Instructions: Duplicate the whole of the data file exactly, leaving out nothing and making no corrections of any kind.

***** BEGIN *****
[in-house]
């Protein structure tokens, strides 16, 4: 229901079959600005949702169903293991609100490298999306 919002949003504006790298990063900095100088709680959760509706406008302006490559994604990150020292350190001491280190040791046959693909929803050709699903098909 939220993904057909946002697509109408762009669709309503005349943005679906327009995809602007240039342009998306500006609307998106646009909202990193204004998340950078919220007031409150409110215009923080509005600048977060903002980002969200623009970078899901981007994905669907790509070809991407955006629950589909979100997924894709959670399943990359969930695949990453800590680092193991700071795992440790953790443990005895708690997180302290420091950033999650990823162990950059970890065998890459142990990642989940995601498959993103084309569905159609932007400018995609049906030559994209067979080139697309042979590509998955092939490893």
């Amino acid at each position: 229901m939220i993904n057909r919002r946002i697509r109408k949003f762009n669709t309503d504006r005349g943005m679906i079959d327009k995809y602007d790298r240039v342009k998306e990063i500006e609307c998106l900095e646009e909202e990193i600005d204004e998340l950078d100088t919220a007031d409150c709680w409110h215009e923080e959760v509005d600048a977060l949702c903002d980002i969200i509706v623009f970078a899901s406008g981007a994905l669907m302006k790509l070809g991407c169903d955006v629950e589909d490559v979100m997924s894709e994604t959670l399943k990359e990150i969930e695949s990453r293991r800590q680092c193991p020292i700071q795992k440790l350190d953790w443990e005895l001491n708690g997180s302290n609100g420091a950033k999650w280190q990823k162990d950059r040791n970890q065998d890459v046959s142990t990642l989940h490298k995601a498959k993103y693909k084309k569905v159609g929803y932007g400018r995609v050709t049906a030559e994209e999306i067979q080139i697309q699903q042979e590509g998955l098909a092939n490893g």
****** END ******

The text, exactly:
[in-house]
């Protein structure tokens, strides 16, 4: 229901079959600005949702169903293991609100490298999306 919002949003504006790298990063900095100088709680959760509706406008302006490559994604990150020292350190001491280190040791046959693909929803050709699903098909 939220993904057909946002697509109408762009669709309503005349943005679906327009995809602007240039342009998306500006609307998106646009909202990193204004998340950078919220007031409150409110215009923080509005600048977060903002980002969200623009970078899901981007994905669907790509070809991407955006629950589909979100997924894709959670399943990359969930695949990453800590680092193991700071795992440790953790443990005895708690997180302290420091950033999650990823162990950059970890065998890459142990990642989940995601498959993103084309569905159609932007400018995609049906030559994209067979080139697309042979590509998955092939490893």
């Amino acid at each position: 229901m939220i993904n057909r919002r946002i697509r109408k949003f762009n669709t309503d504006r005349g943005m679906i079959d327009k995809y602007d790298r240039v342009k998306e990063i500006e609307c998106l900095e646009e909202e990193i600005d204004e998340l950078d100088t919220a007031d409150c709680w409110h215009e923080e959760v509005d600048a977060l949702c903002d980002i969200i509706v623009f970078a899901s406008g981007a994905l669907m302006k790509l070809g991407c169903d955006v629950e589909d490559v979100m997924s894709e994604t959670l399943k990359e990150i969930e695949s990453r293991r800590q680092c193991p020292i700071q795992k440790l350190d953790w443990e005895l001491n708690g997180s302290n609100g420091a950033k999650w280190q990823k162990d950059r040791n970890q065998d890459v046959s142990t990642l989940h490298k995601a498959k993103y693909k084309k569905v159609g929803y932007g400018r995609v050709t049906a030559e994209e999306i067979q080139i697309q699903q042979e590509g998955l098909a092939n490893g």